Says Jack O'Dwyer, editor of a newsletter that bears his name and covers the public relations industry: "The meaning of America is to forget your background. America is a Eurocentric soci­ety. Those are the rules of the game. Our values, institutions, language are European-based.
"Here's how to get ahead in corporate America. Speak and write the king's English. Dress accord­ing to business standards. Following college, go to the Katherine Gibbs School for a year. Go to Dale Carnegie. Learn to dress right, give speeches in public.”
Such attitudes can still be found at many cor­porations. In a survey conducted among black MBAs and published in The Wall Street journal, for example, "indifference" and "benign neglect" were phrases used by more than one third of respondents to describe their organi­zations' treatment of black managers. Half of those surveyed said the corporate climate was "supportive in words only."
Another study in the Los Angeles Times five years ago found that out of 12,000 corporate respon­dents, four out of five African-Americans and three out of four women saw evidence of sex and race discrimination in the workplace, and percep­tions of discrimination grew more intense as women and people of color advanced to higher levels of management.
However, in general attitudes about diversity have come a long way in a rel­atively short period of time. Donna Blackwell, formerly an employee communications executive with Avon Products and Anheuser-Busch and now president of New Jersey consult­ing firm Human Works, says that in the wake of the Civil Rights Act of May 1960 companies were generally striving to comply with government imposed mandates.
"Managing diversity was not government man­dated," she says. For that reason, perhaps, compa­nies were much more successful at hiring minori­ties and women than they were at promoting them, or even preventing them from leaving. But for all the reasons outlined above, companies came to realize in the `80s that encouraging and nurtur­ing diversity was different than meeting quotas.
One important difference is that multicultural­ism does not simply focus on recruiting minorities and then helping them "fit in"
"Virtually all major institutions in America have been built around the values, attitudes and behav­iors expressed in the homogenous ideal," say Marilyn Loden and Judy Rosener, authors of Workforce America! Managing Employee Diversity as a Vital Resource (Business One Irwin). "Until recently, acceptance of the mainstream culture was rarely questioned aloud by employees. Instead, it was assumed that because leaders of those institu­tions exhibited qualities associated with this idea, these qualities had to be important. Thus, most employees willingly adopted the homogeneous ideal as their ideal and became assimilated.
"In order to assimilate, new entrants into the organization had to learn about the dominant cul­ture. Such knowledge was needed to survive and succeed. However, members of the dominant group had no need to learn about the values, atti­tudes and behaviors of others. They believed their way of doing things was the ‘right’ way. Therefore, it was up to others to learn their methods and attempt to fit in.”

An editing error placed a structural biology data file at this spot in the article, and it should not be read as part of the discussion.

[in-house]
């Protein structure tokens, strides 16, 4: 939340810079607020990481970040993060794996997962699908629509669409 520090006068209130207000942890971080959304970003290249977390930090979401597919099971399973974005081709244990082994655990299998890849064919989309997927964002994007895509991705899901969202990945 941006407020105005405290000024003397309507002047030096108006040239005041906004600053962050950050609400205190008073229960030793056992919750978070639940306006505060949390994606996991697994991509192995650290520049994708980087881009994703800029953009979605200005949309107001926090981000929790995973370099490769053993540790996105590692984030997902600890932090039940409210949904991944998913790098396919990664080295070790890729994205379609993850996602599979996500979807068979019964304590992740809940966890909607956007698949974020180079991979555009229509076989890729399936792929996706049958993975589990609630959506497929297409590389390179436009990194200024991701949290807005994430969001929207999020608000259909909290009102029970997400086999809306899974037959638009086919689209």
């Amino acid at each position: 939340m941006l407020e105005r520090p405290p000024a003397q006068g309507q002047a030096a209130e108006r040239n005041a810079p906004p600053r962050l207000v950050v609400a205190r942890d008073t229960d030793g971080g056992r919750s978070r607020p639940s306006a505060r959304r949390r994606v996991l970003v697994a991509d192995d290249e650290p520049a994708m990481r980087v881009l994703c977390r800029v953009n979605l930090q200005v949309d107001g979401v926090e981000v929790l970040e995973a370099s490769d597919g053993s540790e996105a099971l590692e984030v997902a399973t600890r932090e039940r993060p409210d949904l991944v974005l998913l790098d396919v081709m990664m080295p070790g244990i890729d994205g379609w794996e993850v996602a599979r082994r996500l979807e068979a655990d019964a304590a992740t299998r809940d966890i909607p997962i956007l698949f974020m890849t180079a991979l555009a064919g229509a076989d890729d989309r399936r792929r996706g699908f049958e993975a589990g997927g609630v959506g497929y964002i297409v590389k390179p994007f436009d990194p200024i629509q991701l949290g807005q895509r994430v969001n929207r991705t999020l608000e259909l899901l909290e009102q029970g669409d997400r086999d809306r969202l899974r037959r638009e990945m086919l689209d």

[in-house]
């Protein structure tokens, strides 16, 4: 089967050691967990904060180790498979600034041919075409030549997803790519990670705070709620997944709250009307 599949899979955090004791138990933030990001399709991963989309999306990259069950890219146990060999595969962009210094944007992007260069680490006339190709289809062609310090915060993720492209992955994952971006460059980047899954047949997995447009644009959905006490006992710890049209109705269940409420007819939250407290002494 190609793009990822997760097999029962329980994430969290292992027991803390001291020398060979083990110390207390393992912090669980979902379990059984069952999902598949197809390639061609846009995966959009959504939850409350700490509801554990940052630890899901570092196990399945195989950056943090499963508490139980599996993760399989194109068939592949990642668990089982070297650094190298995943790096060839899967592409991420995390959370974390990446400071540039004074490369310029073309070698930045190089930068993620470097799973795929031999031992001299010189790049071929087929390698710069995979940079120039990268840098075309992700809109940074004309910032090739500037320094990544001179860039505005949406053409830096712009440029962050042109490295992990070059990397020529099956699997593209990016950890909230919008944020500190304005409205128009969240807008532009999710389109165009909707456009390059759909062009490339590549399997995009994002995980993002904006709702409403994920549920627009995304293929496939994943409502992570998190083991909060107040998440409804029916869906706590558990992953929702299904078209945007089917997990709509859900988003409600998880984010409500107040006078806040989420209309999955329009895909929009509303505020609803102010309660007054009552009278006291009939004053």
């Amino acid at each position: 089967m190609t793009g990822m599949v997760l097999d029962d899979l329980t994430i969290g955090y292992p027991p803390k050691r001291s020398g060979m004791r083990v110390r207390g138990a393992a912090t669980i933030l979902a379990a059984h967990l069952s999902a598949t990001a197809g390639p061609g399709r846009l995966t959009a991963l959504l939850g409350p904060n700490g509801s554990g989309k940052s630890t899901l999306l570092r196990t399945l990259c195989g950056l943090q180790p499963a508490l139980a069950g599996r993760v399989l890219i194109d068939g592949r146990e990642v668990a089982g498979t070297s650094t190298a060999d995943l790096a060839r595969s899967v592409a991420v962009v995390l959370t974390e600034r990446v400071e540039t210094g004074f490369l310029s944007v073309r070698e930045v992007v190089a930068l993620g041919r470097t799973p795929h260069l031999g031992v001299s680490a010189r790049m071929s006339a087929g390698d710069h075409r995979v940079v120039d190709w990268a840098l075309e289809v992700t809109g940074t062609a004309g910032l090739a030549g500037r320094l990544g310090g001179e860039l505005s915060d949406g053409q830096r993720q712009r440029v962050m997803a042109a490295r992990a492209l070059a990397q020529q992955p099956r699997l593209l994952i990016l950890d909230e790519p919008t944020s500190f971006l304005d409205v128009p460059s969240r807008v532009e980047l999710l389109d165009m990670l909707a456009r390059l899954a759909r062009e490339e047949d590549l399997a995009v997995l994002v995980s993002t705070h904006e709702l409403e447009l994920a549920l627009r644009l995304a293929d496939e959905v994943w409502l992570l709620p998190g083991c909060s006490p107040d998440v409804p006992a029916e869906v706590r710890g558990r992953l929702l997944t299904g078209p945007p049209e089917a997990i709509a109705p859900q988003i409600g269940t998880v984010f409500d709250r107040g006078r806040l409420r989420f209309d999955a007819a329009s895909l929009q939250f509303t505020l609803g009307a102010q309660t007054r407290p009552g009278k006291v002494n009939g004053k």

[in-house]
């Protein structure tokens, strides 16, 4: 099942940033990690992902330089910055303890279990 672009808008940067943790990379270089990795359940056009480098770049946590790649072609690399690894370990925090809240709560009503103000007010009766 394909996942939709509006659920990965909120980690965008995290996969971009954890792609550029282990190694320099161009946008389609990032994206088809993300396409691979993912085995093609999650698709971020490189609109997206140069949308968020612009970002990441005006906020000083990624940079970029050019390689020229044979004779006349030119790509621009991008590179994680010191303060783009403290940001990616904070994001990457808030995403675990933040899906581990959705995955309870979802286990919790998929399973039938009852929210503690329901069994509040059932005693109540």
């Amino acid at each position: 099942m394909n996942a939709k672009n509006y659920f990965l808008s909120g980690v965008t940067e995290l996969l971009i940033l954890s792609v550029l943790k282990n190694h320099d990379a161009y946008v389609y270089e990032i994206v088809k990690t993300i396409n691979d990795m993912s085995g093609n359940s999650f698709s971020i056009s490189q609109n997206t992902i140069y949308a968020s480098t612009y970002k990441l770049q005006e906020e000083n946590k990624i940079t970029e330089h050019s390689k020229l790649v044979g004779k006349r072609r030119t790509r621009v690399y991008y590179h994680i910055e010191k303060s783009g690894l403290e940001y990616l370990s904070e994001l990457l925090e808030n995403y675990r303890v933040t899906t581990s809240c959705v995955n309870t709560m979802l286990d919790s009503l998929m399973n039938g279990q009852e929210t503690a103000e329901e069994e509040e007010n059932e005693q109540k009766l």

This forced behavior modification upon women and minorities, the authors assert. Women learned they had to strike a balance between being assertive and being ‘feminine.’ Asian-Americans learned that being indirect was often perceived as being indecisive. African-Americans learned that displaying strong emotions made people uncomfortable. Latinos and Latinas learned that speaking Spanish on the job was often viewed as conspirational. Lesbians and gay men learned that “coming out” could jeopardize their jobs and ruin their careers. Differently-abled employees learned that requests for signing or wheelchair access were viewed by dominant groups as “causing trouble.”
This notion of equality-as-sameness (as expressed in the oft-repeated in the oft-repeated insistence that, “when I look at an employee I don’t see sex or color; I treat everyone the same”) has worked for some minority groups, the authors say. But it has created a dilemma for those who feel that their success depends on denying the characteris­tics that make them different and striving to act more like members of the dominant group.
All of this clearly raises significant questions for communicators. They must counsel management not only on the formalized, written messages it sends through traditional media such as company newsletters and magazines, but also on face-to­face communications, and the ways in which dif­ferent ethnic and gender groups might respond to the same message. And they must ensure that their communications efforts are matched by the company's behavior and policies.
"Large corporations are finding that as the compsotion of their workforce has changed, a lot of the communications messages they have tradi­tionally employed are no longer effective or appropriate," says Bruce Crawley, president of Philadelphia PR firm Crawley Haskins & Rodgers. "Companies must be more sensitive to the fact that messages delivered to diverse audi­ences are perceived in different ways."
There are nuances of language, both verbal and body, that white managers may not be familiar with, since they have never before been required to understand or identify with those from other backgrounds. (Those from other backgrounds, on the other hand, are generally more aware of the way in which white males perceive communica­tion, and often more aware than white males themselves.)
"While many regard communication as a basic, straightforward management tool, it is actually one of the most complex aspects of managing a diverse workforce," say Loden and Rosener. "Without awareness of nuances in language and differences in style, the potential for garbled communication is enormous when interacting with others."
Managers, they say, must increase their language sensitivity, knowledge of words and expressions that are appro­priste and inappropriate in communicating with diverse groups, and their awareness of the stylistic elements of communication.
More important, however, is that communica­tions efforts be backed up by action.